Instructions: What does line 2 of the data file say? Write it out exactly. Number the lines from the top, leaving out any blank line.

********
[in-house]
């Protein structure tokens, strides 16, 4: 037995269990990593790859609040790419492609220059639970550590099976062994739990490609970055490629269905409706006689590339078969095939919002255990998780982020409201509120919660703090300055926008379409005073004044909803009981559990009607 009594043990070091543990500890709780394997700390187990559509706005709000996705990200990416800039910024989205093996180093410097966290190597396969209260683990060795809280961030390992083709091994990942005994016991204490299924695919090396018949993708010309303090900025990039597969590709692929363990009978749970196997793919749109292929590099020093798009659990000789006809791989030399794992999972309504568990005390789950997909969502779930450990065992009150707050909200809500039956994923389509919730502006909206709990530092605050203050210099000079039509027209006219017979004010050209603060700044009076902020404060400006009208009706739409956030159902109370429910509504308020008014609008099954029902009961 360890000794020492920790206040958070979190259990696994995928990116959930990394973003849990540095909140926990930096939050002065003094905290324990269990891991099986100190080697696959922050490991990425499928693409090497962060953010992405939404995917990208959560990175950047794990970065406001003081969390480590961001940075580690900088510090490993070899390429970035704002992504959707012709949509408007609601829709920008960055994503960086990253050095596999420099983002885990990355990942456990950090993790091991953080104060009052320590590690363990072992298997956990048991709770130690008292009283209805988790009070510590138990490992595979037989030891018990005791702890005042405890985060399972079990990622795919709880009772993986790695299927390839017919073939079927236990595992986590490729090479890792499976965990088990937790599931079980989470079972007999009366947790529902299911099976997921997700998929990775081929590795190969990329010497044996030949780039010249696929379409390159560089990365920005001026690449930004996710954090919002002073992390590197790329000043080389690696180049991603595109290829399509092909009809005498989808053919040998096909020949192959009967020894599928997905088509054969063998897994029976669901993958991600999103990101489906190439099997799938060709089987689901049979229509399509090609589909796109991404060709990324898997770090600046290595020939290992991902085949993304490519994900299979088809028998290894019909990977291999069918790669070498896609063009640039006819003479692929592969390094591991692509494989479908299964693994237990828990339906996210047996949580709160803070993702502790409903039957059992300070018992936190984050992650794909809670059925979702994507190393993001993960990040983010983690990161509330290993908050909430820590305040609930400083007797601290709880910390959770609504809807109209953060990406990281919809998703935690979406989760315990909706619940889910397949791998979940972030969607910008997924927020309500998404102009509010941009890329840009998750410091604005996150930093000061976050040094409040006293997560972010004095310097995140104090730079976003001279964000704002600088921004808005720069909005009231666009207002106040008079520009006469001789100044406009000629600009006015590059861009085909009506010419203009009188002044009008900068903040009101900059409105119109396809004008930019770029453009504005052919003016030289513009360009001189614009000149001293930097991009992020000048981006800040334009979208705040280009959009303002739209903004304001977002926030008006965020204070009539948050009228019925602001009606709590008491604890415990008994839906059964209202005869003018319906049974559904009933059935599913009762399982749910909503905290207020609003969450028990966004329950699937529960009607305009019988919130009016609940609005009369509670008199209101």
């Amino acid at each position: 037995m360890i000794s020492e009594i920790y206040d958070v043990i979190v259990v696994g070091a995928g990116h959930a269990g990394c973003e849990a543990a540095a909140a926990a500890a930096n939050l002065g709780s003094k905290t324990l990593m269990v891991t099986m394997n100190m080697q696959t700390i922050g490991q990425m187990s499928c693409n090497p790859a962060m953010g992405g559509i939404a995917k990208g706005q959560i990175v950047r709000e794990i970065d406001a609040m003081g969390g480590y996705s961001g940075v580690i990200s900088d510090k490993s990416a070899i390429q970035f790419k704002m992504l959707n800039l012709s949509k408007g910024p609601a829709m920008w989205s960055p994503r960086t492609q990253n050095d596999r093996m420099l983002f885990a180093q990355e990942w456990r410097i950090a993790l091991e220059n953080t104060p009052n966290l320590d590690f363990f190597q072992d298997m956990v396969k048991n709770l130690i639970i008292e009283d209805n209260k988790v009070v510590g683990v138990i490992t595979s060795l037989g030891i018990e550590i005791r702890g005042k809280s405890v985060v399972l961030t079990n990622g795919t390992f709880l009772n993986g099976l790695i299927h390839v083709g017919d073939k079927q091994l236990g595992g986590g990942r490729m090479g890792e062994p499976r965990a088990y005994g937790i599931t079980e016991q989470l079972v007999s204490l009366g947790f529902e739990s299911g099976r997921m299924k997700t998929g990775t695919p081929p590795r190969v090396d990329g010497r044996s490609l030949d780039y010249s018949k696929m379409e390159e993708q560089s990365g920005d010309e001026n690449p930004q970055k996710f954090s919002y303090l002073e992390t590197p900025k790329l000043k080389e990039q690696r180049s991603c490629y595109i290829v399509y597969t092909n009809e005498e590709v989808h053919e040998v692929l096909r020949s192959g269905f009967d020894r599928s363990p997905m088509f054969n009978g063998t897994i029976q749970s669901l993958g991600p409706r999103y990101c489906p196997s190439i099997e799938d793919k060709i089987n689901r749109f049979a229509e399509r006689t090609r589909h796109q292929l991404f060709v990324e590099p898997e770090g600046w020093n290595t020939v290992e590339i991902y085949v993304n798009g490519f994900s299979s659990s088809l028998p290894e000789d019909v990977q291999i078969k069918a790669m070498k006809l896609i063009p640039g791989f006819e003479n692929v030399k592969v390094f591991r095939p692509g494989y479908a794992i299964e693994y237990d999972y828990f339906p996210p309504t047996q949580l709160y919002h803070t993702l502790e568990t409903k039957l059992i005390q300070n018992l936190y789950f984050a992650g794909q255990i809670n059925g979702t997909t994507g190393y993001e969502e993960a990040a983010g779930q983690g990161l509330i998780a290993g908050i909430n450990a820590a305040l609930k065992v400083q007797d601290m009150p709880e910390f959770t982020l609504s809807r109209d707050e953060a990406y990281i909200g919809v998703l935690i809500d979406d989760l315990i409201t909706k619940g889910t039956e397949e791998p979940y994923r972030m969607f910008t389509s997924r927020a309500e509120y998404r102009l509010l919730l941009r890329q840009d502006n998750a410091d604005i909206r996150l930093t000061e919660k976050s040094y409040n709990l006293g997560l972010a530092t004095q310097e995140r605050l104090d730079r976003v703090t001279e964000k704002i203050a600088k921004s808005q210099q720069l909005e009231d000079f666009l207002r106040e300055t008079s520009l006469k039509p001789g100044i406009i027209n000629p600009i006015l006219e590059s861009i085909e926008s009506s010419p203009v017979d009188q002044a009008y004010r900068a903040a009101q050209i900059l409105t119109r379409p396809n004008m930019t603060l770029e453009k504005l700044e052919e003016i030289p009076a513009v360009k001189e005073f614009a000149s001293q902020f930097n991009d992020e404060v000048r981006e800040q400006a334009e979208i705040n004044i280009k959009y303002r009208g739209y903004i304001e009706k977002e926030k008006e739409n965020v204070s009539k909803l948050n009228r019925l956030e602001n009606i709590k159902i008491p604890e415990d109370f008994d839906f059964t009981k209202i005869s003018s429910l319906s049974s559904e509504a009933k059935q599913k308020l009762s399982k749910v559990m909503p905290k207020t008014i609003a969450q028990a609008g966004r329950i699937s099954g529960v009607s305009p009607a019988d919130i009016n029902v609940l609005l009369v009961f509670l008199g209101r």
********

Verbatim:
């Protein structure tokens, strides 16, 4: 037995269990990593790859609040790419492609220059639970550590099976062994739990490609970055490629269905409706006689590339078969095939919002255990998780982020409201509120919660703090300055926008379409005073004044909803009981559990009607 009594043990070091543990500890709780394997700390187990559509706005709000996705990200990416800039910024989205093996180093410097966290190597396969209260683990060795809280961030390992083709091994990942005994016991204490299924695919090396018949993708010309303090900025990039597969590709692929363990009978749970196997793919749109292929590099020093798009659990000789006809791989030399794992999972309504568990005390789950997909969502779930450990065992009150707050909200809500039956994923389509919730502006909206709990530092605050203050210099000079039509027209006219017979004010050209603060700044009076902020404060400006009208009706739409956030159902109370429910509504308020008014609008099954029902009961 360890000794020492920790206040958070979190259990696994995928990116959930990394973003849990540095909140926990930096939050002065003094905290324990269990891991099986100190080697696959922050490991990425499928693409090497962060953010992405939404995917990208959560990175950047794990970065406001003081969390480590961001940075580690900088510090490993070899390429970035704002992504959707012709949509408007609601829709920008960055994503960086990253050095596999420099983002885990990355990942456990950090993790091991953080104060009052320590590690363990072992298997956990048991709770130690008292009283209805988790009070510590138990490992595979037989030891018990005791702890005042405890985060399972079990990622795919709880009772993986790695299927390839017919073939079927236990595992986590490729090479890792499976965990088990937790599931079980989470079972007999009366947790529902299911099976997921997700998929990775081929590795190969990329010497044996030949780039010249696929379409390159560089990365920005001026690449930004996710954090919002002073992390590197790329000043080389690696180049991603595109290829399509092909009809005498989808053919040998096909020949192959009967020894599928997905088509054969063998897994029976669901993958991600999103990101489906190439099997799938060709089987689901049979229509399509090609589909796109991404060709990324898997770090600046290595020939290992991902085949993304490519994900299979088809028998290894019909990977291999069918790669070498896609063009640039006819003479692929592969390094591991692509494989479908299964693994237990828990339906996210047996949580709160803070993702502790409903039957059992300070018992936190984050992650794909809670059925979702994507190393993001993960990040983010983690990161509330290993908050909430820590305040609930400083007797601290709880910390959770609504809807109209953060990406990281919809998703935690979406989760315990909706619940889910397949791998979940972030969607910008997924927020309500998404102009509010941009890329840009998750410091604005996150930093000061976050040094409040006293997560972010004095310097995140104090730079976003001279964000704002600088921004808005720069909005009231666009207002106040008079520009006469001789100044406009000629600009006015590059861009085909009506010419203009009188002044009008900068903040009101900059409105119109396809004008930019770029453009504005052919003016030289513009360009001189614009000149001293930097991009992020000048981006800040334009979208705040280009959009303002739209903004304001977002926030008006965020204070009539948050009228019925602001009606709590008491604890415990008994839906059964209202005869003018319906049974559904009933059935599913009762399982749910909503905290207020609003969450028990966004329950699937529960009607305009019988919130009016609940609005009369509670008199209101």